From experience, we have taken great pride in our match day programme, inviting a wide breadth of writers to produce unique and varied content coupled with some excellent match images. Our style and quality of content hasn’t changed much over the past few years, yet the number of copies we sell per game has slowly reduced despite attendances rising by nearly 25% over the last three seasons.
We have traditionally sold 1 programme for every 4 attendees. On an average match-day we print 200 copies, 50 of which are used for players, management, guests and officials. The other 150, in most instances sell, at £2 a copy. Multiply that by 21 league games and the £6,300 is a very useful revenue stream. In addition, we have produced an online version, made available to anyone, 24 hours after the game. With over 700 owners living outside of the East Sussex catchment area, we have seen on average an additional 150 views of this. Of course, some of those who previously bought a programme could be now viewing the free online version, thus cannibalising our own sales but likewise, one of the appeals of the online programme is allowing those fans who cannot get to games to access the content.
In most instances a programme for a Saturday game goes to print after a thorough edit on a Thursday at the very latest, which means that two whole days of footballing news, views and scandal can break before the programme is printed. We all want to consume our news now – this is the prime reason why traditional hard-copy newspaper circulation has fallen so dramatically and a match programme often contains nothing new to the reader.
To many fans, buying a programme is seen as an essential part of going to a game. But like every other element of the game, it needs to get with the times. This is why from the start of the 2018/19 season, Lewes FC will not be publishing a match-day programme. Instead, we will be producing a ground-breaking matchday publication in the form of an e-programme. As soon as fans enter The Dripping Pan on a match-day they will be able to access the digital content, which will include the traditional elements such as a preview of our opponents, match reviews, details of forthcoming away trips and information on what is going on at the club. However, we will be mixing this text-based content with video interviews from our management team, players and the Chairman, previews recorded by visiting fans, and much more.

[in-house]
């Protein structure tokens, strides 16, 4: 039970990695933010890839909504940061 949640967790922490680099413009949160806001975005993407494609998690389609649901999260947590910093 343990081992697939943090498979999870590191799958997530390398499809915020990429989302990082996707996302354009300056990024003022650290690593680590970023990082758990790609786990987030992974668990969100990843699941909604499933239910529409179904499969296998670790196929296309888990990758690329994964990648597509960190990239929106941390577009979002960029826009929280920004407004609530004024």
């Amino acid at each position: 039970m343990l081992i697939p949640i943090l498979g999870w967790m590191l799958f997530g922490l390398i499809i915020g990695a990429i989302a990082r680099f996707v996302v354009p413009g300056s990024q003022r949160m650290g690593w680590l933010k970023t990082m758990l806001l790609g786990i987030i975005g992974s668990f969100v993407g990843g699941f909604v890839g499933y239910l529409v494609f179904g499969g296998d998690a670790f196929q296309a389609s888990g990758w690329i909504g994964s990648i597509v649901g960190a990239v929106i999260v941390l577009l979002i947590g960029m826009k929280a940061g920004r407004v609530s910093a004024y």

We know it won’t be everyone’s cup of tea, but Lewes have always been about innovation and pushing the envelope for football clubs everywhere. We believe we will be the only club to do this in England and whilst we will be reducing some of our operational costs, we will hopefully be setting the standard for the future of the football programme.
The e-programme opens up a whole new world of opportunities, not only for the club but also for the reader. The ability to be able to add dynamic content is a huge opportunity – putting video into the programme, having a live scores feed, making adverts interact with the user (and thus making space more valuable to the advertiser), the opportunity to sponsor players whilst the game is going on and being able to access it from the palm of your hand in real time. Oh, and of course it is free of charge.